Where'd the Father Go?

I noticed something today that I’d never really noticed before. It was an obvious fact that had been staring me in the face for years, I’d just never made a concentrated effort to look before. You see, I thought it would be useful to see what a few systematic theologians had to say about God the Father. But where should I start? Off the top of my head I couldn’t think of a section on God the Father in any of the systematic theologies I’d read through, but I thought I’d check just in case. No. So then I moved on and worked systematically through all the systematic theologies on my bookshelf. 25 of them. And two huge books on the doctrine of God (both over 800 pages). And out of all those, 1 had five pages on God the Father (in an 8 volume work!), and a few had a paragraph or two. That was all I could find on the Father qua Father.

Now every single one of those had very large sections on the Godhead. All but one had a significant section on the Son (I say all but one, although Geisler does mention the Son, but he appallingly relegates Christology to an appendix and even then forgets the incarnation!). And most had significant sections on the Holy Spirit.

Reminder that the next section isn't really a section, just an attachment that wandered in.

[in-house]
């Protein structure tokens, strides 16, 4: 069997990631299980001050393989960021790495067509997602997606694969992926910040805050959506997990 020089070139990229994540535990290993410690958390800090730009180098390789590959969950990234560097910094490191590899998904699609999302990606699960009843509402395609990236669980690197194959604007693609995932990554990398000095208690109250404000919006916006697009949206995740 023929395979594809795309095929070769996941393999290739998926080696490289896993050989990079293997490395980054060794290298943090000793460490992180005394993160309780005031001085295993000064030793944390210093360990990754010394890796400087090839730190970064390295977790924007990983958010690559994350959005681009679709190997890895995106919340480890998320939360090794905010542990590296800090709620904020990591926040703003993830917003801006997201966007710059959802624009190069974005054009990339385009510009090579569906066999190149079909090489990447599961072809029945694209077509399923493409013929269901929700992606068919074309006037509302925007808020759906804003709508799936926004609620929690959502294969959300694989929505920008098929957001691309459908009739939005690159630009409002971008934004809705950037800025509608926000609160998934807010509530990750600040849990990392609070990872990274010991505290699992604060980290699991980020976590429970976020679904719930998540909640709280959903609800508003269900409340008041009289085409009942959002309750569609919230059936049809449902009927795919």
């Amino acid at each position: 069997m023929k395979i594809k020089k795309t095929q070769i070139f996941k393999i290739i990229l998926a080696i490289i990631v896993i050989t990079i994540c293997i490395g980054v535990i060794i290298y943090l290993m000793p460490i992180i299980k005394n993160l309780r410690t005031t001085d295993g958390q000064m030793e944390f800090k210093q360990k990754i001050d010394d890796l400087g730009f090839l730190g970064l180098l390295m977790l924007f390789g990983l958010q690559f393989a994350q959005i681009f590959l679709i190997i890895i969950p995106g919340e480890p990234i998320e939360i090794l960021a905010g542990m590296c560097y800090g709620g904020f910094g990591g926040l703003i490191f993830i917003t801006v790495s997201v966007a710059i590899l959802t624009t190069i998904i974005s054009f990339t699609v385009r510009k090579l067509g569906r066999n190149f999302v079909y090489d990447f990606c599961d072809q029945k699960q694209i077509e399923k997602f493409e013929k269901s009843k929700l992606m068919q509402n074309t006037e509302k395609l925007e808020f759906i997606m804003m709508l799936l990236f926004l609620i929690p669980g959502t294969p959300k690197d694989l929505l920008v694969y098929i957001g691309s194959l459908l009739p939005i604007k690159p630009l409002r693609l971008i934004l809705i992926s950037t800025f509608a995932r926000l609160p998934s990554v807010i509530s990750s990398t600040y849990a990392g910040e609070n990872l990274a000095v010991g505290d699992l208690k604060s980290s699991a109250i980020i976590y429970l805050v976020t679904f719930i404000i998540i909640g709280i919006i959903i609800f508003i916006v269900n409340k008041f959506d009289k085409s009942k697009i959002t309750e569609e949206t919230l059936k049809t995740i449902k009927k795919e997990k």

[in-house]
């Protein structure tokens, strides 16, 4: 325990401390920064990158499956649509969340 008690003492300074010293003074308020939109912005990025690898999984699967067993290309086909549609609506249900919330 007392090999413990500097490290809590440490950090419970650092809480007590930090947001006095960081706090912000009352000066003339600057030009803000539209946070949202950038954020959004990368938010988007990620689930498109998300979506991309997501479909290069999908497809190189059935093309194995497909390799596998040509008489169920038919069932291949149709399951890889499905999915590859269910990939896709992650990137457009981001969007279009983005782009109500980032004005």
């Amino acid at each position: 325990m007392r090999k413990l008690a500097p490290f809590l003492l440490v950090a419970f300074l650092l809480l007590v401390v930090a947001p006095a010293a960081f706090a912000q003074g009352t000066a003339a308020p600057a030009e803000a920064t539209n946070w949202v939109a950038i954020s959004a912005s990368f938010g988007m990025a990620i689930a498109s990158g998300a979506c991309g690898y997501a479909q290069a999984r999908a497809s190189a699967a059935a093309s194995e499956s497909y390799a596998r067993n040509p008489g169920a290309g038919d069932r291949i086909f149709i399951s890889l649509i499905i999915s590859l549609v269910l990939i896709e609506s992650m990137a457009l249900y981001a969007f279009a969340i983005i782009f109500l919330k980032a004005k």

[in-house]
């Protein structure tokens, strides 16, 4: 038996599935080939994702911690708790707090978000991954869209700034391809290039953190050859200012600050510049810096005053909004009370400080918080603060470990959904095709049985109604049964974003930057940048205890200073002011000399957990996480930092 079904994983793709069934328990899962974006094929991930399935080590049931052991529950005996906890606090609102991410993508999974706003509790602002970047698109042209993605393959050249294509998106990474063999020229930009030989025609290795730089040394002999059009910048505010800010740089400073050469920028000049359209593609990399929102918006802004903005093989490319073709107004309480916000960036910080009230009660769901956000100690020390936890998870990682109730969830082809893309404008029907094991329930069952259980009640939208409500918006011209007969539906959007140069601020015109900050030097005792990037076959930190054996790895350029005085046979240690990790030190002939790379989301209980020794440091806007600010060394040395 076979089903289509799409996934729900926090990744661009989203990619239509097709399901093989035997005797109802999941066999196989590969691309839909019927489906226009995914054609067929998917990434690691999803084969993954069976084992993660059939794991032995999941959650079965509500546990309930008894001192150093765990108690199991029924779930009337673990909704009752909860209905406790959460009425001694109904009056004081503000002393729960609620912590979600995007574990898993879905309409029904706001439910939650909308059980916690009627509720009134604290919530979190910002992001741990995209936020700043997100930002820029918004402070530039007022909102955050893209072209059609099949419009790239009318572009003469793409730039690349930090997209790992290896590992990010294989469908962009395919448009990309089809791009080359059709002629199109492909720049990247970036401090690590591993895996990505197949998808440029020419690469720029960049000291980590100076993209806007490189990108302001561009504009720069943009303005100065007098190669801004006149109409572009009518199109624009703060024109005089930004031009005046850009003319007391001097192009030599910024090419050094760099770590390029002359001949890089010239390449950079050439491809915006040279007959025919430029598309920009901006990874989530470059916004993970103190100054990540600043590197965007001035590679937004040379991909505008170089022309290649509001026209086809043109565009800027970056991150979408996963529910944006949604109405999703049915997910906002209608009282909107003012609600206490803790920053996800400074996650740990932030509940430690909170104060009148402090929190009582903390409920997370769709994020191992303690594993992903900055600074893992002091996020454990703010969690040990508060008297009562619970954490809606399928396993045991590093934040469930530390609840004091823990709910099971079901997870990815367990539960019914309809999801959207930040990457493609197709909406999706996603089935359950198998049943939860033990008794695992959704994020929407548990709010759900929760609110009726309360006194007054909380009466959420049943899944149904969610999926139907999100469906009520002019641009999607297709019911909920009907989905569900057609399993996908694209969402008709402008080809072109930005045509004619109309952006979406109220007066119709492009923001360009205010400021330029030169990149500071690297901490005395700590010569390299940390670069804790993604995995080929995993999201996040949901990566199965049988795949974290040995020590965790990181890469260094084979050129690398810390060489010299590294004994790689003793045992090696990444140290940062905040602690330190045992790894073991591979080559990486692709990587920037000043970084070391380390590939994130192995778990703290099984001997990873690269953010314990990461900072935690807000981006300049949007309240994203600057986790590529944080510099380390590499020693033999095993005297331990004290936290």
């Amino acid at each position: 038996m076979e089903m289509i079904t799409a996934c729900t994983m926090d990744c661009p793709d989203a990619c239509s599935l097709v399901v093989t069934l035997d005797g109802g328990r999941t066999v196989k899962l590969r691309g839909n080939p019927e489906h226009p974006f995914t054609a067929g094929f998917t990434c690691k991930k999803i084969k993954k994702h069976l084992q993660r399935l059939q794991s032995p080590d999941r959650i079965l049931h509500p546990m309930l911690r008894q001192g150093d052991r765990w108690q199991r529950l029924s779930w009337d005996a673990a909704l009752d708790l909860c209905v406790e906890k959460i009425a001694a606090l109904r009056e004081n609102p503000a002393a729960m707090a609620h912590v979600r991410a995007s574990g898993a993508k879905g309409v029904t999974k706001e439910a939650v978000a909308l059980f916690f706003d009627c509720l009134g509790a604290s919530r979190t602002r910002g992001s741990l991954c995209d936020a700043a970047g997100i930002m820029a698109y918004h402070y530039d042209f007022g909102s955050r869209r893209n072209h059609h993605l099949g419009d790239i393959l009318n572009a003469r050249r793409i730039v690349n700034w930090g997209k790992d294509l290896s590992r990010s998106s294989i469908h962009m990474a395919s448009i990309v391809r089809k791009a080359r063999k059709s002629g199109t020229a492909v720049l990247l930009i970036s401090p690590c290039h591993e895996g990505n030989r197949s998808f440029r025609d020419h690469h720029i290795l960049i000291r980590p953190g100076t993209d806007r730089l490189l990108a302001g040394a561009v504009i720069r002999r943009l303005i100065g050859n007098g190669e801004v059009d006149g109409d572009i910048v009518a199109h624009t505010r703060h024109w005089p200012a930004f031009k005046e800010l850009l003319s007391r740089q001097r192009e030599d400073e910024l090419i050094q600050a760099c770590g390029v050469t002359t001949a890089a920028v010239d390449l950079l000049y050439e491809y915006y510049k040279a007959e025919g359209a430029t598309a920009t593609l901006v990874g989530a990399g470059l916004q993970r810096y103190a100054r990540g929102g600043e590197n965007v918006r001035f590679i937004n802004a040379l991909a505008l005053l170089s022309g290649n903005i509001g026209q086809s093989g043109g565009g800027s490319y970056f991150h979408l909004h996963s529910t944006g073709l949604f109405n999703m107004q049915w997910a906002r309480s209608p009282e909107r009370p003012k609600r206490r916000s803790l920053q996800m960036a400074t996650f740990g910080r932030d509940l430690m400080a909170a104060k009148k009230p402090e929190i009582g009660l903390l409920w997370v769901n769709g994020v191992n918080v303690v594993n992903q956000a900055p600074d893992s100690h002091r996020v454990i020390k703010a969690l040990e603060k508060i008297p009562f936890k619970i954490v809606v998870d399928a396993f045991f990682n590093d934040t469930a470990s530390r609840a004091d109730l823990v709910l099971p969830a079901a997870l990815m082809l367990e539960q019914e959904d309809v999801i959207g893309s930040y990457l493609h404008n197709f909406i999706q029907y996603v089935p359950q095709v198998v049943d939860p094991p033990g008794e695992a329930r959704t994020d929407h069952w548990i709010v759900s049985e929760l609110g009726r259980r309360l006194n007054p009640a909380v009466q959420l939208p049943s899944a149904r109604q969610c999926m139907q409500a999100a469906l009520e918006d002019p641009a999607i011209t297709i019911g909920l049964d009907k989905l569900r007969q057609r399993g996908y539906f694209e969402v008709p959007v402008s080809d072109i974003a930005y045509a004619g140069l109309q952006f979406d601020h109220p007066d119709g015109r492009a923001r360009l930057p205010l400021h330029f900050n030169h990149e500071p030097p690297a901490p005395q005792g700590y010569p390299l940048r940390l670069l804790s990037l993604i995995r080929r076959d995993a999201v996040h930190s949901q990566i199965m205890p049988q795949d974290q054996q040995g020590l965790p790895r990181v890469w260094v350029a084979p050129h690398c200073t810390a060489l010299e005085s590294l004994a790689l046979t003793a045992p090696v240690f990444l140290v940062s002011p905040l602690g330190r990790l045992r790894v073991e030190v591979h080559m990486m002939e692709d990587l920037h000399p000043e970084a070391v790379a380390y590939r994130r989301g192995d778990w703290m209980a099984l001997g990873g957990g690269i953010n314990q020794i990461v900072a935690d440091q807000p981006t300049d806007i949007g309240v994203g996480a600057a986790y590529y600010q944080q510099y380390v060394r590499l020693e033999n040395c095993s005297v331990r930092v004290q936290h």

So what I’m seeing is this: Godhead and Son and Holy Spirit (and, oh yeah, there’s the Father as well). Which doesn’t sound all that much like a trinity. Now, don’t get me wrong – every single one of those books fully affirms the doctrine of the Trinity, and every single one has a section on the Trinity. But they virtually all work like this: large section on the one Godhead, rounded off with a chapter on the Trinity, large section on the Son, section on the Holy Spirit. So while the Trinity might be affirmed, it almost feels like there are four rather than three – the one Godhead, the Son, the Spirit and the (almost invisible Father).

Now, I know this is a common critique – that by starting with the One and moving to the Three it can almost make the one Godhead seem like a fourth member of the Trinity or like a mysterious God behind the Trinity (neither of which, of course, is intended) – but what I realised today is that the absence of the Father qua Father from so many systematic theologies plays right into that feeling.

The Son reveals the Father to us. That means we can know the Father. That means He wants us to know Him. So let’s not forget about the Father. And, as so many of the systematic theologies don’t seem to be much help at this point, here’s Mike Reeves speaking on the Father and His love to listen to instead. As Mike will remind you, the Father is truly lovely (and as you listen to Mike speak you’ll see that for yourself).